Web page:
An Italian prosecutor has warned that Amanda Knox will "run away abroad" if she is absolved of the 2007 murder of UK student Meredith Kercher.
Giuliano Mignini also attacked Knox's "million dollar" publicity campaign and rejected charges she had been "crucified" by the media.
Knox, 24, and Raffaele Sollecito, 27, are challenging their convictions for the murder, which happened in Perugia.
A verdict in the appeal is expected on Monday.
Prosecutors have said they will appeal if the verdict is overturned.
But Mr Mignini, giving his final rebuttal after closing arguments, told the jury: "We know that if the verdict is overturned, there will be an immediate escape overseas.
"As a result, even if this is the second of a three-step legal process in Italy, it is up to you to ensure justice."
Knox 'not crucified'
Mr Mignini was critical of the publicity campaign Knox's family and their supporters have launched, both in Italy and in the US.
He asked the jury: "Have you ever seen a defendant who hires a big PR agency? She has a publicity campaign behind her that cost up to a million dollars."
And he said that, far from Knox being "crucified" by the media, as her supporters allege she has been, it is the police forensic scientists, who analysed crucial murder evidence, who have come under fire.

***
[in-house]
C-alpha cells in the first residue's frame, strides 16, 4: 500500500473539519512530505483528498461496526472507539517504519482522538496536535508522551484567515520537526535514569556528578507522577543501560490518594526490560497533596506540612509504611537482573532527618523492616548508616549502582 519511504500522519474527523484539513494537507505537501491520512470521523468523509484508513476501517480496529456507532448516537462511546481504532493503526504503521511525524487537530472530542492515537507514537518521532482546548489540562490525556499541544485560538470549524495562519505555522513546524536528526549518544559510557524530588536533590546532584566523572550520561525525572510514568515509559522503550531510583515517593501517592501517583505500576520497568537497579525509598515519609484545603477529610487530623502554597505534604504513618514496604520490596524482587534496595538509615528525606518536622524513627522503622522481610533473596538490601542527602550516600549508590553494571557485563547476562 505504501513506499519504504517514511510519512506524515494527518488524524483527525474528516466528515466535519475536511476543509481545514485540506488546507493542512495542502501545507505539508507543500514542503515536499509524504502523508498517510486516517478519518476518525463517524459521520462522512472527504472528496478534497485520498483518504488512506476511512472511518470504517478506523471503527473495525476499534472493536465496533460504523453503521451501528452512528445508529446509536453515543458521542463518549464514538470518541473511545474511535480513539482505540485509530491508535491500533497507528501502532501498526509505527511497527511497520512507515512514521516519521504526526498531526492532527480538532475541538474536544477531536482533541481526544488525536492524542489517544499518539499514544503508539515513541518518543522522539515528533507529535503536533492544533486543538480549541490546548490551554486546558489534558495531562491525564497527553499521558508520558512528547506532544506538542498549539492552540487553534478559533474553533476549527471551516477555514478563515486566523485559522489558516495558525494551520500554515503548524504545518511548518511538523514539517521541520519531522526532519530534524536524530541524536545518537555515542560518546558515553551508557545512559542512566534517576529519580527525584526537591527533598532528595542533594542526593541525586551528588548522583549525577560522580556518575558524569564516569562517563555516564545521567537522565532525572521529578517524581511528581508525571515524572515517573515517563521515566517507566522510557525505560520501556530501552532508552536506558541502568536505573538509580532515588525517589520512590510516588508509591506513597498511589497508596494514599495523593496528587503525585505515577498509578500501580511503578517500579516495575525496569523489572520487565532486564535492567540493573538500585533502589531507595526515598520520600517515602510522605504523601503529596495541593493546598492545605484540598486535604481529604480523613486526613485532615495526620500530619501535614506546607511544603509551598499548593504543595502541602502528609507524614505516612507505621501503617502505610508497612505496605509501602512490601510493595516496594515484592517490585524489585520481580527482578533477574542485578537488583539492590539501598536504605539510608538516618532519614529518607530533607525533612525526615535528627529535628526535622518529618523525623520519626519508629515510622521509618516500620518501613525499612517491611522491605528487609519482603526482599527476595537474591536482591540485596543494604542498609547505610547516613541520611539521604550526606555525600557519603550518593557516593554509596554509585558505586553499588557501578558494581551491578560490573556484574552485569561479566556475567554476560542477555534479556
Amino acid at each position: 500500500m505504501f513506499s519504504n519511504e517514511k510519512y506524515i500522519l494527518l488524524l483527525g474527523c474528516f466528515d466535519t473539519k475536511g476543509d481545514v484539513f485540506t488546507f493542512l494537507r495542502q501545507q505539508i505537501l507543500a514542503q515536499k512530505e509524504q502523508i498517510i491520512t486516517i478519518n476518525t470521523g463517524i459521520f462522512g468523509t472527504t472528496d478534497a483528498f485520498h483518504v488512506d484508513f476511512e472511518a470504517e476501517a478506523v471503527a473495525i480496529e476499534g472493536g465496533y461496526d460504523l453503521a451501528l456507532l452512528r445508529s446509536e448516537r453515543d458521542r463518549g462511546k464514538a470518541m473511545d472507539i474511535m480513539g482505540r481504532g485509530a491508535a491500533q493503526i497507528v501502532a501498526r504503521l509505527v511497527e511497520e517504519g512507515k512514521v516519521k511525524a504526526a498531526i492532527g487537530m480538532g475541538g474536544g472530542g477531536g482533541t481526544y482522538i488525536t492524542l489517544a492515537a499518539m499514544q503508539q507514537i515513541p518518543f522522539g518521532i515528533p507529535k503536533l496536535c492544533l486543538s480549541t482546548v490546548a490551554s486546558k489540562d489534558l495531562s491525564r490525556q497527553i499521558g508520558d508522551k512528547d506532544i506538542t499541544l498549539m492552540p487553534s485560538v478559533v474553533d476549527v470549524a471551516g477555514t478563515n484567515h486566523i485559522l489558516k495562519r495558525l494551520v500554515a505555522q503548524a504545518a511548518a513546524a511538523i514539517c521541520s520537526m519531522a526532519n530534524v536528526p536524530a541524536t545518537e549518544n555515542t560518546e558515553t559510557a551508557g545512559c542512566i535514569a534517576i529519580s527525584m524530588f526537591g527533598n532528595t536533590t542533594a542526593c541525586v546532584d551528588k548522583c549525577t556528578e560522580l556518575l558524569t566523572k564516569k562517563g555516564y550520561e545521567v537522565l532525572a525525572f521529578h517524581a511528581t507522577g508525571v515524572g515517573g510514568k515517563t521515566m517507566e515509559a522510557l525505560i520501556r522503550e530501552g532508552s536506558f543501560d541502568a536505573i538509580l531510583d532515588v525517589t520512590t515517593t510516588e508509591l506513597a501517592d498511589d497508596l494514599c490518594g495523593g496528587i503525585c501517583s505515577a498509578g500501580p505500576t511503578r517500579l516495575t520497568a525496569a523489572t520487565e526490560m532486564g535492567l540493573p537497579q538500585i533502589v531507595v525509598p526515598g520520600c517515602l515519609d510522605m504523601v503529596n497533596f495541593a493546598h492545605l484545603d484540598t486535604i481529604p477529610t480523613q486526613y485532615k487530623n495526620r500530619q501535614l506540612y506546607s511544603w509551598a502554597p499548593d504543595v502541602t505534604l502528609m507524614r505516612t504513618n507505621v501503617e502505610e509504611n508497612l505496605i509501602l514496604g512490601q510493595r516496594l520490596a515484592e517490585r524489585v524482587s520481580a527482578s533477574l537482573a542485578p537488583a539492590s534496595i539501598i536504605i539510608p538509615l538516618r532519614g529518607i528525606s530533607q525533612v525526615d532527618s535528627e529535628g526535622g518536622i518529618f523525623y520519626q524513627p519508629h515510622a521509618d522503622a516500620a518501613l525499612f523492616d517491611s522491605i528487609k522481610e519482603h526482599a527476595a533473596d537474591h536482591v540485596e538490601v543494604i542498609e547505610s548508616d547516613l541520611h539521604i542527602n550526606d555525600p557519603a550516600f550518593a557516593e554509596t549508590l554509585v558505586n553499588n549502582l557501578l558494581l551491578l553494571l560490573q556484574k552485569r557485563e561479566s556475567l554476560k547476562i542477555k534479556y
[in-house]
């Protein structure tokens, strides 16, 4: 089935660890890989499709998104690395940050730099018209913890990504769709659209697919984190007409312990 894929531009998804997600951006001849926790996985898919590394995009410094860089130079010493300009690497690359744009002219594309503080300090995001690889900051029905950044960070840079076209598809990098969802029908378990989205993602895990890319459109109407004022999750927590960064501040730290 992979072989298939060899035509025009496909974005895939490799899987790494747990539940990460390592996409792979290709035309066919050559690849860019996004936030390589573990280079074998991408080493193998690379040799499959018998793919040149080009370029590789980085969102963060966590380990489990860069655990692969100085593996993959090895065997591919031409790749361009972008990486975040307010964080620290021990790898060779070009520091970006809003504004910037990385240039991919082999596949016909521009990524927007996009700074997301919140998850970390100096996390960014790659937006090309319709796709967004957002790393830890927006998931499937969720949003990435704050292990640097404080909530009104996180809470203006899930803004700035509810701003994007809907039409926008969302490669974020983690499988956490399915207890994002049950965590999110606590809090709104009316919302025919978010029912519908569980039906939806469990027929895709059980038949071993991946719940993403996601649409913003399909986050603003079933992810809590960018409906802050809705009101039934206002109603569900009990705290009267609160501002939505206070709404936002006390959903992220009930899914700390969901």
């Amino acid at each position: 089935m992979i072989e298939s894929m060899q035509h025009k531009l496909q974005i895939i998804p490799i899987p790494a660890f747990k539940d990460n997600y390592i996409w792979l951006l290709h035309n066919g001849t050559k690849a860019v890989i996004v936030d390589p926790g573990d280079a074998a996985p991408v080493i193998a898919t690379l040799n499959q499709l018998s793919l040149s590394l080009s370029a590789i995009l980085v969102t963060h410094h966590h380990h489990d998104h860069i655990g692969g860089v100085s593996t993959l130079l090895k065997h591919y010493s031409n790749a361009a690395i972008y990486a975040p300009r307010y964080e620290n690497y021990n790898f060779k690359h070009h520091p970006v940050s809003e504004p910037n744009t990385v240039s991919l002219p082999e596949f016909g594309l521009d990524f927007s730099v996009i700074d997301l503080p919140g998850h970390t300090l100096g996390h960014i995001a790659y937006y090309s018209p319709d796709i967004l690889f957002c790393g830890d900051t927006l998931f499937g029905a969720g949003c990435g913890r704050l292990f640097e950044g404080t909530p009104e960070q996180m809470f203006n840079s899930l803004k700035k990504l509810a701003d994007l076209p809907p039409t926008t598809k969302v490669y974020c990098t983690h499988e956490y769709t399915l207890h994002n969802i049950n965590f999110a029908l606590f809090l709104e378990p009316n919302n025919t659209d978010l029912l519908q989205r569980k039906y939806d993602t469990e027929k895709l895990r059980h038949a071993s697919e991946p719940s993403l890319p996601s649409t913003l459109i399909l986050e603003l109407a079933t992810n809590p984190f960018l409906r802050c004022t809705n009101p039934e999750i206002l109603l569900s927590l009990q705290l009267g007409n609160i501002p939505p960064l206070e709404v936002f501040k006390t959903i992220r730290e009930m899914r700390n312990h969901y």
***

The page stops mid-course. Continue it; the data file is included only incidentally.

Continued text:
Mr Mignini also accused Knox - sentenced to 26 years in 2009 - of trying to pin all the blame for the murder of Miss Kercher, who came from Coulsdon, south London, on "the black guy".
Rudy Guede, 22, who has joint Italian and Ivorian nationality, has already been convicted of Miss Kercher's killing and was sentenced to 30 years in prison, reduced to 16 years on appeal.
Referring to Sollecito, who was also convicted of murder and sexual assault and is also challenging his conviction in this appeal, Mignini said the two had co-ordinated their defence. "You wanted to make a pact of steel and blame it all on the black guy," he said.
He added "[Knox and Sollecito] covered their tracks well. The poor black guy will pay for everyone."
A lawyer representing another man Knox accused of Miss Kercher's murder told the court his client still suffers nightmares as a result of her slander.
Carlo Pacelli blamed Knox's false accusation for the recurring bad dreams his client Diya "Patrick" Lumumba keeps having.
The body of Miss Kercher was found on November 2 2007 in her bedroom of the house she shared with Knox and two other Italian girls.
Mr Magnini said he saw Miss Kercher's "brutallised corpse" with his own eyes and added that when pictures of the body were shown in court: "Amanda never looked at them".
He repeated the prosecution's case that an apparent break-in at the house where the murder took place had clearly been staged, and that a broken window could not have been smashed from the outside because the wooden blinds were closed.
Another prosecutor, Manuela Comodi, said: "[Knox and Sollecito] were young but they killed for no reason," said prosecutor . "They killed for no reason and for this they should be given the maximum sentence, which luckily in Italy is not the death sentence."
Knox and Sollecito, who was jailed for 25 years, deny any role in the murder and say they spent the night of the crime in the Italian's apartment watching a movie, smoking pot and having sex.
Outside the court, Sollecito's father said his son was "very scared, but he is hopeful of the right verdict".
"I am hopeful that the court has heard well the arguments presented in the appeals trial and has realised that there isn't any evidence against my son and Amanda," Francesco Sollecito said.